The Edict of Milan was the February 313 AD agreement to treat Christians
benevolently within the Roman Empire. Western Roman Emperor Constantine I,
Jul 20, 1998 ... Edict of Milan, a proclamation that permanently established religious toleration
for Christianity within the Roman Empire. It was the outcome of a ...
It came out of a two-man summit meeting in the northern Italian city of Milan in
January 313. The two men were the Roman emperors—Constantine ruling the ...
The Edict of Milan was a proclamation based on the agreement made in Milan in
February 313 A.D. by the Roman emperors Constantine I and Licinius, which ...
The Edict of Milan is considered an influential factor in the fall of the Roman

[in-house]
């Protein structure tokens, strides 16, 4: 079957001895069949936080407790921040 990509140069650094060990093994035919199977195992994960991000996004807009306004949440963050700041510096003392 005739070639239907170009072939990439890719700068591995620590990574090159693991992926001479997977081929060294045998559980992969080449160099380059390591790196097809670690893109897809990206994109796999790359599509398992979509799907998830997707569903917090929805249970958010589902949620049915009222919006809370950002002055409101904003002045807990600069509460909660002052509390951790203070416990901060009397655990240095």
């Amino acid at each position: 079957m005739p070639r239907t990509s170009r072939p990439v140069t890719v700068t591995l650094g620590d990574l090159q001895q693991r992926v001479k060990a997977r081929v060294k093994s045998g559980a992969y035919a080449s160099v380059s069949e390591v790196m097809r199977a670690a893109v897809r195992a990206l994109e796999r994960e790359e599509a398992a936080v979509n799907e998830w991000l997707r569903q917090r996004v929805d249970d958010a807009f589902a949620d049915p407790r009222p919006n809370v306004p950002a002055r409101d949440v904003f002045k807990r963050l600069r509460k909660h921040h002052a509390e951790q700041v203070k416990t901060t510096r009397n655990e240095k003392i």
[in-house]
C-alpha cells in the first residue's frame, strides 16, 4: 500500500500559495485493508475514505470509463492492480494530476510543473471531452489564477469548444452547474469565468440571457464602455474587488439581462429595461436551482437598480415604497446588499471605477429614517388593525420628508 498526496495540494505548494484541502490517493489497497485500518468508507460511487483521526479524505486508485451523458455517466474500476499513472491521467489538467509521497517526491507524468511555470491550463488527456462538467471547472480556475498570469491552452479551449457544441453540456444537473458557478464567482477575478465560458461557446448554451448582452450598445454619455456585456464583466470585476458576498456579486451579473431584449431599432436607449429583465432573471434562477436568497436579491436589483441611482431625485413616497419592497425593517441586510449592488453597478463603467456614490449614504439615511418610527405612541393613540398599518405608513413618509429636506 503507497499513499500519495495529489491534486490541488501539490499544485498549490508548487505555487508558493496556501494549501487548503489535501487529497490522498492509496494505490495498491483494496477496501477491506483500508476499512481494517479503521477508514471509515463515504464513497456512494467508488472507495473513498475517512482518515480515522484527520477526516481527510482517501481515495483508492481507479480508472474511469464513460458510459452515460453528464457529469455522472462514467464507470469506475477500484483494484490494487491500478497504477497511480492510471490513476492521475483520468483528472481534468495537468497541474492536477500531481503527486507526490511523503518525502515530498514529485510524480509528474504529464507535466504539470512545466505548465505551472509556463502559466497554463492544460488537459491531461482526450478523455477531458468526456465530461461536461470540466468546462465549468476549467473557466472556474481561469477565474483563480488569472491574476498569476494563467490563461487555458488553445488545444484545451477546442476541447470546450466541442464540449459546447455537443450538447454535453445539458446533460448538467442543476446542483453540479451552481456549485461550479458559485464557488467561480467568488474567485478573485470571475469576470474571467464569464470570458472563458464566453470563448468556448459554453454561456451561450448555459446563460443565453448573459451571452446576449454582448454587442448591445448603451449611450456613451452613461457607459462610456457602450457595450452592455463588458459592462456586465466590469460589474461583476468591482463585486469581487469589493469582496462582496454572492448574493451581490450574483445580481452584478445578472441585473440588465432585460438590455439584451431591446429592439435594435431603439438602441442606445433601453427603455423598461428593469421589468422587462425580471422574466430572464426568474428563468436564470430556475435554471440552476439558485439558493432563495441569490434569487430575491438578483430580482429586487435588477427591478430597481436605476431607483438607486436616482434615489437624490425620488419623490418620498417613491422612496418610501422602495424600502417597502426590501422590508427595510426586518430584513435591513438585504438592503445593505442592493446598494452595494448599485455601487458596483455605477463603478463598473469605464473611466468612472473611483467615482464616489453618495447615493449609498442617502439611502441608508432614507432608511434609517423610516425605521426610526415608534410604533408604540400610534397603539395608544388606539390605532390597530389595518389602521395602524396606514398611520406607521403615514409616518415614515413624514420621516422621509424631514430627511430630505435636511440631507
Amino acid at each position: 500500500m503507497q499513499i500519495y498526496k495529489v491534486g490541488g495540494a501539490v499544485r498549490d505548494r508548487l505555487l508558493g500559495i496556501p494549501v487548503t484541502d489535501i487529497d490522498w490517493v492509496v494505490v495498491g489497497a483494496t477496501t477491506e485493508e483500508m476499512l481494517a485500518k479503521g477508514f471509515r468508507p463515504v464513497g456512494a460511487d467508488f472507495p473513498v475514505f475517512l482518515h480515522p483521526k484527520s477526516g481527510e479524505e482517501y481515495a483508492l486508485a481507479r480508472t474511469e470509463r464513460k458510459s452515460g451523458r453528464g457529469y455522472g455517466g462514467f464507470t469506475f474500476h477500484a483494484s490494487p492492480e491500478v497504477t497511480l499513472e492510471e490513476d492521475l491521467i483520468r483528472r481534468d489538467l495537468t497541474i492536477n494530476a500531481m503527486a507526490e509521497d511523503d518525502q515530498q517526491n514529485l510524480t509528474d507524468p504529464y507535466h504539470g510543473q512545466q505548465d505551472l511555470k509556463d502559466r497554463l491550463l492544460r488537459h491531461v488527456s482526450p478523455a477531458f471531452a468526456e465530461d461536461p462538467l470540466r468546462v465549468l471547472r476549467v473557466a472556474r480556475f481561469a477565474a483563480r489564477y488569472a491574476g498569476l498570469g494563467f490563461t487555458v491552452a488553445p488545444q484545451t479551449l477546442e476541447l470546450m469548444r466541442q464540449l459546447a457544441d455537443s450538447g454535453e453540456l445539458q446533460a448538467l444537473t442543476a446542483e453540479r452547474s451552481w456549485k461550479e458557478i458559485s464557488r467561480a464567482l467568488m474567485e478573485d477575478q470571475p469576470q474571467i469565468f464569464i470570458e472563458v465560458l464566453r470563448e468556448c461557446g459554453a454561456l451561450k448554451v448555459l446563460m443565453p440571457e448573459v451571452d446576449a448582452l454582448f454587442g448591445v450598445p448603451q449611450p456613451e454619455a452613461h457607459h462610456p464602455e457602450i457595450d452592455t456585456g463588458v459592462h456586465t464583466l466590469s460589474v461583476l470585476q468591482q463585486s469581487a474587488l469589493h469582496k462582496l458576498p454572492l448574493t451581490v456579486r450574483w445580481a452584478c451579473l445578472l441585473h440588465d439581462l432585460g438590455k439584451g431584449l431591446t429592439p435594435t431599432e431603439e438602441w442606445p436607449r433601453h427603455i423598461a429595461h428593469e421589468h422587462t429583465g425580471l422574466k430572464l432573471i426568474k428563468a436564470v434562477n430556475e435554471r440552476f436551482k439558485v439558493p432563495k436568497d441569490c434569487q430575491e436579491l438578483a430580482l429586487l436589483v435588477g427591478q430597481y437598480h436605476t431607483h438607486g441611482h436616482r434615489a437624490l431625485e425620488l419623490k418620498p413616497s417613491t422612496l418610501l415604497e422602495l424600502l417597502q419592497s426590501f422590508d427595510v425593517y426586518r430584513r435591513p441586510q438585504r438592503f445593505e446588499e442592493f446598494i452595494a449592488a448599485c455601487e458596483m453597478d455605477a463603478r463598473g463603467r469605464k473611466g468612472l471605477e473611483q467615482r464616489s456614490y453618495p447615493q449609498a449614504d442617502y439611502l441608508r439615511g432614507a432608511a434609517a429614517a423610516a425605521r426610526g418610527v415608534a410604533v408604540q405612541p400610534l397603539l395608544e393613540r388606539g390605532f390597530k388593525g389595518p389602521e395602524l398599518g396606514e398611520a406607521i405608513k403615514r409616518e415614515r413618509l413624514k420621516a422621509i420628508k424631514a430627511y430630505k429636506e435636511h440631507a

Empire. Many have argued that the rise of the Christian faith, which was a direct ...
Nov 16, 2016 ... The 'Edict of Milan' was a proclamation made to legalize Christianity and other
religions. This was the first step by the Roman emperors to ...
www.christiantimelines.com/Edict of Milan.htm
And in 313 he issued the edict to end all persecutions, the Edict of Milan: "We
therefore announce that, notwithstanding any provisions concerning the
As part of their discussions, they issued a joint statement, later known as the Edict
of Milan. This proclamation protected full rights for Christian citizens of the ...
The Edict of Milan: Constantinian and Licinian texts identical[link] ... the Christian
Church, Constantine did not issue the * Edict of Milan (313) but that Licinius ...... 3
(1949), 1504-6, who gives the bibliography of the subject and a summary of the ...
Oct 24, 2016 ... The Edict of Milan states that: ... It's a little out of date now, but still the clearest
and best-written summary of Constantine's life that I know of.